Why is Teen Dystopian Literature on the Rise?

Thursday, January 13, 2011

For decades, teenagers have enjoyed stories of darkness and dystopia — from social critiques like “The Lord of the Flies” to dystopian nightmares like “A Clockwork Orange.” But in the last year or two, the market for dystopian and apocalyptic young adult fiction has exploded with more books and darker stories than ever, and the year ahead promises the most books in this genre to date.What's behind this teen dystopian trend, and why is there so much demand for it?

Patrik Henry Bass, senior editor at Essence Magazine, has some insights, as well as a reading list that he likes to call the “Ultimate Teen Dystopian Canon.”

Patrik’s Ultimate Teen Dystopian Canon:

  • "The Hunger Games," by Suzanne Collins: Heroine Katniss Everdeen lives in one of twelve numbered districts dominated by a decadent, exploitative central city called the Capitol. Every year, two children from each district are drafted by lottery to compete in a televised gladiatorial contest, the Hunger Games, which are held in a huge outdoor arena. The winner is the last child left alive.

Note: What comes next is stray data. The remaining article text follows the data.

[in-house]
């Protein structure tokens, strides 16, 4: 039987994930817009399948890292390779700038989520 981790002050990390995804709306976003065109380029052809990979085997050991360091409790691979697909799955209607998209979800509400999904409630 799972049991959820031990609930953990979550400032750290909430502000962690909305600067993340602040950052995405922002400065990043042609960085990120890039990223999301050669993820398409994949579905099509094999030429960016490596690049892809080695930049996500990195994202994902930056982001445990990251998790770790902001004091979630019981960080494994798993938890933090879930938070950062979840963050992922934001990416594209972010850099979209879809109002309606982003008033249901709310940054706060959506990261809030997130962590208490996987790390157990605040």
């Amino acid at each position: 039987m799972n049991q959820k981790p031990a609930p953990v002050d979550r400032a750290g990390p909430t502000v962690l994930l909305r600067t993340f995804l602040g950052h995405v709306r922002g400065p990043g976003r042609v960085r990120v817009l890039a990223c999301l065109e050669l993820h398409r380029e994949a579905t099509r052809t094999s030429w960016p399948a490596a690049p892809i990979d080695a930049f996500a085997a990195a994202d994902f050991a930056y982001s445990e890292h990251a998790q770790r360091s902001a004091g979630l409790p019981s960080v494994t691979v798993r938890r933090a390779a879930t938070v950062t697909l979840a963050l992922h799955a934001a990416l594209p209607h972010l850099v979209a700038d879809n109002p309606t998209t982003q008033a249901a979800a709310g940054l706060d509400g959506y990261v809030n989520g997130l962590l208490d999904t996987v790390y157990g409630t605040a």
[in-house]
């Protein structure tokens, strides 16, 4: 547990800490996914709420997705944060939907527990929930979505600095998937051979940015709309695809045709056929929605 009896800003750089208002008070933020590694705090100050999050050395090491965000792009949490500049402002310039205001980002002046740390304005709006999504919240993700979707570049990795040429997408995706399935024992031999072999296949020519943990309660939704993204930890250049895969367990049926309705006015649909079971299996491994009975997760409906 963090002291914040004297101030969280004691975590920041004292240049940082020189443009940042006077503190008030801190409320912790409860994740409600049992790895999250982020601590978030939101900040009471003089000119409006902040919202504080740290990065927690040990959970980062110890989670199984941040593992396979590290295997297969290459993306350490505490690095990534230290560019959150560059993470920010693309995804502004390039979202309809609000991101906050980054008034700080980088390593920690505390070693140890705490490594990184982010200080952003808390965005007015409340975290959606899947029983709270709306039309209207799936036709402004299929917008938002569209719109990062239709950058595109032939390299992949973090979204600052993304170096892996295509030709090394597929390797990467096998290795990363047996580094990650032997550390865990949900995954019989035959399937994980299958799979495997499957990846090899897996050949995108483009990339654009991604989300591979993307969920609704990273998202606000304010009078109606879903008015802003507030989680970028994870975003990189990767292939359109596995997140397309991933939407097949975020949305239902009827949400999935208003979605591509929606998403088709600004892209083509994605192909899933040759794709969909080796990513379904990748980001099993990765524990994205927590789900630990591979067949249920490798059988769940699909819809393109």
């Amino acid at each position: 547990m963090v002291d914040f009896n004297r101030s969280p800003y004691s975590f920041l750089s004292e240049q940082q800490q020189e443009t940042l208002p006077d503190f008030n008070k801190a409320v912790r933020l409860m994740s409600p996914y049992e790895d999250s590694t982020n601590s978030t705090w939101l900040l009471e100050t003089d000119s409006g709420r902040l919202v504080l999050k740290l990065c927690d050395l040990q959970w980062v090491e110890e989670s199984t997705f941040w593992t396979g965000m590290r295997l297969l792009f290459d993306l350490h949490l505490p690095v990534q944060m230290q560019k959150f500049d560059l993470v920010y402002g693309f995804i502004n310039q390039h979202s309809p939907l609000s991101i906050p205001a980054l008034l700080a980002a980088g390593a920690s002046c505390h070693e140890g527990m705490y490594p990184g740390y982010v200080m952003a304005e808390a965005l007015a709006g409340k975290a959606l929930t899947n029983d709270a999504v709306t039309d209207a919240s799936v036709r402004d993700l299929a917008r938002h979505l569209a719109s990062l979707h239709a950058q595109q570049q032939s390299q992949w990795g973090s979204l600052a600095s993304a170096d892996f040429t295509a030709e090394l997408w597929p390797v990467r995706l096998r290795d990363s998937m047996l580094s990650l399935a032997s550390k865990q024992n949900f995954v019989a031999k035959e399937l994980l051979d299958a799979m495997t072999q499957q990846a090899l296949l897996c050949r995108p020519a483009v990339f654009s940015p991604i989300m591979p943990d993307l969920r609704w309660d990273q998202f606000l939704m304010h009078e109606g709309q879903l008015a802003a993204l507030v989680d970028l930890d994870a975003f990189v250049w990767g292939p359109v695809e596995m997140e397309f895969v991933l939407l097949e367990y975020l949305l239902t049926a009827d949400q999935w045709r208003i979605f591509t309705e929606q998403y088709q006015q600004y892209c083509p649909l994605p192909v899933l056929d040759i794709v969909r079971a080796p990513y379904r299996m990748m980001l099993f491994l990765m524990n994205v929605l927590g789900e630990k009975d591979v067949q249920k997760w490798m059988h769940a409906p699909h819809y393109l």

• "The Knife of Never Letting Go" (Book 1, "Chaos Walking" series), bu Patrick Ness: The Internet appears metaphorically, in the form of a virus that causes people’s thoughts to be broadcast into the minds of all those around them
  • "Uglies," "Pretties," "Specials" and "Extras," by Scott Westerfeld: All sixteen-year-olds undergo surgery to conform to a universal standard of prettiness determined by evolutionary biology.
  • “The House of Stairs,” by William Sleator: The story of five teenagers imprisoned in a seemingly infinite M. C. Escher-style network of staircases that ultimately turns out to be a gigantic Skinner box designed to condition their behavior.
  • "Little Brother," Cory Doctorow
  • "The Other Side of the Island," Allegra Goodman

Patrik’s Dystopian Classics:

  • "Brave New World" by Aldous Huxley
  • "1984" by George Orwell
  • "Lord of the Flies" by William Golding
  • "A Clockwork Orange" by Anthony Burgess
  • "Handmaid’s Tale" by Margaret Atwood

Produced by:

Kristen Meinzer


Patrik Henry Bass

Comments [15]

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Mar. 06 2013 10:56 PM